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Not cold hearted, just less tolerance for rule-breakers

By Zhang Zhouxiang | China Daily | Updated: 2017-02-04 08:28

Not cold hearted, just less tolerance for rule-breakers


On Sunday, the second day of Spring Festival, a man was killed after he fell into the tiger enclosure while trying to get into the zoo in Ningbo, East China's Zhejiang province, without paying for a ticket.

The tragedy cost two lives, as the tiger was shot dead when zoo employees tried to rescue the man.

Video posted online shows a tiger mauling the man as visitors scream in horror at the Youngor Wildlife Park. Two other tigers stand nearby watching. Later reports say police shot the tiger that attacked the man while staff at the wildlife park drove the other tigers away using firecrackers and water cannon.

As news of the incident spread, the majority of voices online blamed the dead man for the animal's death. On Sina Weibo, China's equivalent of Twitter, there even emerged hashtags such as #Condolences to the innocent tiger or #Sympathy with the victim tiger.

Some said this was a sign that people are becoming more cold-hearted. But they are wrong. People have been displaying increasingly more enthusiasm for helping those in need and participating in charity work. In 2016, the China Charity Federation received donations of 18.8 billion yuan ($2.7 billion) in total, 46 percent more than the donations received in 2015, and they sent helping hands to one tragedy after another.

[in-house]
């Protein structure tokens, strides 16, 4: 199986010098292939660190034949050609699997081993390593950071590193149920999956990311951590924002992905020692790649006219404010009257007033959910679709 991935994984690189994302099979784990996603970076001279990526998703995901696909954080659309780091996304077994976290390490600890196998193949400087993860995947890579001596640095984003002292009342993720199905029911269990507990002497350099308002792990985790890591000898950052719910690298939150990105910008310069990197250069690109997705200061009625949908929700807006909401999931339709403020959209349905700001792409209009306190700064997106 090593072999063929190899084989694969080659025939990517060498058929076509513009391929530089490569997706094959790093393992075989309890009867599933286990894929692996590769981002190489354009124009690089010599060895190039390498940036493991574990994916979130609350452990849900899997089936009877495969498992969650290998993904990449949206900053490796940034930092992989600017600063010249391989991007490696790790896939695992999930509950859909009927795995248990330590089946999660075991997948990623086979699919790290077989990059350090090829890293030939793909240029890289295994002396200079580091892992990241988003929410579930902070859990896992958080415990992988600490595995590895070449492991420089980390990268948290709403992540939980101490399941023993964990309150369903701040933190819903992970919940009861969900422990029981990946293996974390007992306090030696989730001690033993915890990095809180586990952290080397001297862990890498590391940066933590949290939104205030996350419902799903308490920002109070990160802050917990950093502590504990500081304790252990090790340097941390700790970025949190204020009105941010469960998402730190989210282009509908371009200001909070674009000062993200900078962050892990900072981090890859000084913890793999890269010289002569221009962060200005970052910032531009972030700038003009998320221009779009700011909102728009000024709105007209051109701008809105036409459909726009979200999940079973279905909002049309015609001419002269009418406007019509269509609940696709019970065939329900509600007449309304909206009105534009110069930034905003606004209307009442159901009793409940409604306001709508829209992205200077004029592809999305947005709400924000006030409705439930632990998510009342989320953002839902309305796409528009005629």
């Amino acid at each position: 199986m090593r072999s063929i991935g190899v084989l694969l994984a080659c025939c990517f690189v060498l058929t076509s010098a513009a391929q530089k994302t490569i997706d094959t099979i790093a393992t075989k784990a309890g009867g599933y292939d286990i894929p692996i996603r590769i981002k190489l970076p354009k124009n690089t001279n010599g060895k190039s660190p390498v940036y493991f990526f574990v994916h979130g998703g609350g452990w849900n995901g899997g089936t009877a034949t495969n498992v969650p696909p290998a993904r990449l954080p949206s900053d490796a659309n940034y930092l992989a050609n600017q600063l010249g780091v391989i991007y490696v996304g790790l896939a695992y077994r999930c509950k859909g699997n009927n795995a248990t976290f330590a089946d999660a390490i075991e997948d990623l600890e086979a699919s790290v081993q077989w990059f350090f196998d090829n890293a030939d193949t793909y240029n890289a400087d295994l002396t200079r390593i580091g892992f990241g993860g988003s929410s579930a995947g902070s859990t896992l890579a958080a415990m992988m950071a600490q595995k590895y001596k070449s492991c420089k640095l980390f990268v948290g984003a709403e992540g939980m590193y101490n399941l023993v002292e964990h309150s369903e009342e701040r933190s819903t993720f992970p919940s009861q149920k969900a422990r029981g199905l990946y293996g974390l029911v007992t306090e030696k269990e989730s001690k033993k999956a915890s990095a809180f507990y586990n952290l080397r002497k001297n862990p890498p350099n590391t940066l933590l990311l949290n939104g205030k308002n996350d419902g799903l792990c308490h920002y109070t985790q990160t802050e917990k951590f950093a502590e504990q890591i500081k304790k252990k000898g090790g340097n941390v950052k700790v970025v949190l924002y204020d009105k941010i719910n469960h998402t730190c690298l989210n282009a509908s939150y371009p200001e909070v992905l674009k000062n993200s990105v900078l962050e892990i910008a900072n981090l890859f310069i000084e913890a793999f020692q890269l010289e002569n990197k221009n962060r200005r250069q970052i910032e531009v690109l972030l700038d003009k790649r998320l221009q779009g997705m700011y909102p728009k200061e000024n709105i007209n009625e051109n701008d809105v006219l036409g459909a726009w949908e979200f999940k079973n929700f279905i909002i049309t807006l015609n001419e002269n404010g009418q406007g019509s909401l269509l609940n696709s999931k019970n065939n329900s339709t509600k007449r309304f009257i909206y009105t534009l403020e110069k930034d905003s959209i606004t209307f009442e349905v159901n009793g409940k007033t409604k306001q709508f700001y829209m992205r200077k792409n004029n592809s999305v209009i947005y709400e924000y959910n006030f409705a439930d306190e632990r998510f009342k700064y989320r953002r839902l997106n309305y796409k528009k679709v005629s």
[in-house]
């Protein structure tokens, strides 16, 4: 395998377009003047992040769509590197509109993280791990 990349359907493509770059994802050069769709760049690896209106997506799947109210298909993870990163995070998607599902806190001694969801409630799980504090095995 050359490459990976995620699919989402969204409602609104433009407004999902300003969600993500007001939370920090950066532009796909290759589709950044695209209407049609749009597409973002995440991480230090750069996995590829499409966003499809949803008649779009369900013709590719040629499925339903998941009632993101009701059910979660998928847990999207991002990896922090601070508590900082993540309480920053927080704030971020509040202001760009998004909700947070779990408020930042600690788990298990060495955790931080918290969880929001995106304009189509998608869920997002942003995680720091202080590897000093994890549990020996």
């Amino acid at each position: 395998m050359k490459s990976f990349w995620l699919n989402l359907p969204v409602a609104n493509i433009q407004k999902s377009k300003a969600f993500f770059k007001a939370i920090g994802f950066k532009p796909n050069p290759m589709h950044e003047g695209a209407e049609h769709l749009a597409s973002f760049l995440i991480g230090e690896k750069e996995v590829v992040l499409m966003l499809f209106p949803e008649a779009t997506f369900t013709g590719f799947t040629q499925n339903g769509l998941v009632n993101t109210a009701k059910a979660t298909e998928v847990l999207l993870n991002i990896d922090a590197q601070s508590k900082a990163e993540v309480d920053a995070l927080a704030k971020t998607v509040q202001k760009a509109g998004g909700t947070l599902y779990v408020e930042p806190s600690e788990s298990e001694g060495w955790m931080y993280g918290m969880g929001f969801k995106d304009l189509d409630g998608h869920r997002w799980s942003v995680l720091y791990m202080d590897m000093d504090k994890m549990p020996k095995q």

People are just tired of forgiving those in the wrong. While the sentiment is right, it has been abused too much. When somebody commits a crime, no matter how cruel the crime is, media outlets depict the culprit's miserable childhood and there are calls for forgiveness. When someone smokes in public, there are always people calling for tolerance.

People are fed up and angry with lawbreakers escaping their due punishments in the name of forgiveness and tolerance.

But going back to the tragedy at the wildlife park in Ningbo, the tiger's death shows the park was not well prepared for such emergencies. They did not have any tranquilizer guns that could sedate the tiger immediately and save the lives of both the man and the endangered animal.

When a young bear escaped from a zoo in Ohio last year, posing a threat to tourists' safety, the authorities responded immediately and used a tranquilizer gun to capture it. Such tranquilizer guns should become standard equipment in China at all zoos and safari parks that are home to wild animals.

And, on another level, perhaps it is time to reflect on whether zoos and wildlife parks have had their day. As Jason Baker, vice-president of international campaigns for People for the Ethical Treatment of Animals, noted in a statement after the incident in Ningbo: "Attacks by captive big cats on people-which occur with staggering regularity-illustrate the profound level of stress, anxiety and agitation these animals experience every day of their lives."

In the meantime, it is necessary to raise people's awareness that the animals in zoos and wildlife parks are not domesticated pets, and of the need for visitors to observe rules for their own safety.

The incident in Ningbo came only six months after one woman was killed and another was mauled by tigers after they got out of their car while visiting Badaling Wildlife World in Beijing.

And just hours after the tragedy in Ningbo, some other tourists still tried to avoid paying for tickets by climbing over the wall. A camera even recorded how they quarreled with the zoo staff who tried to stop them.

It seems the sense that the rules might be there for their benefit is still illusive among some people. Although the odds of being attacked by a tiger are rather slim, they increase remarkably if one ignores the rules protecting one from the threat.

The man in the Ningbo incident paid for his fault with his life, but the tiger was killed for his fault, too.

The author is a writer with China Daily. zhangzhouxiang@chinadaily.com.cn

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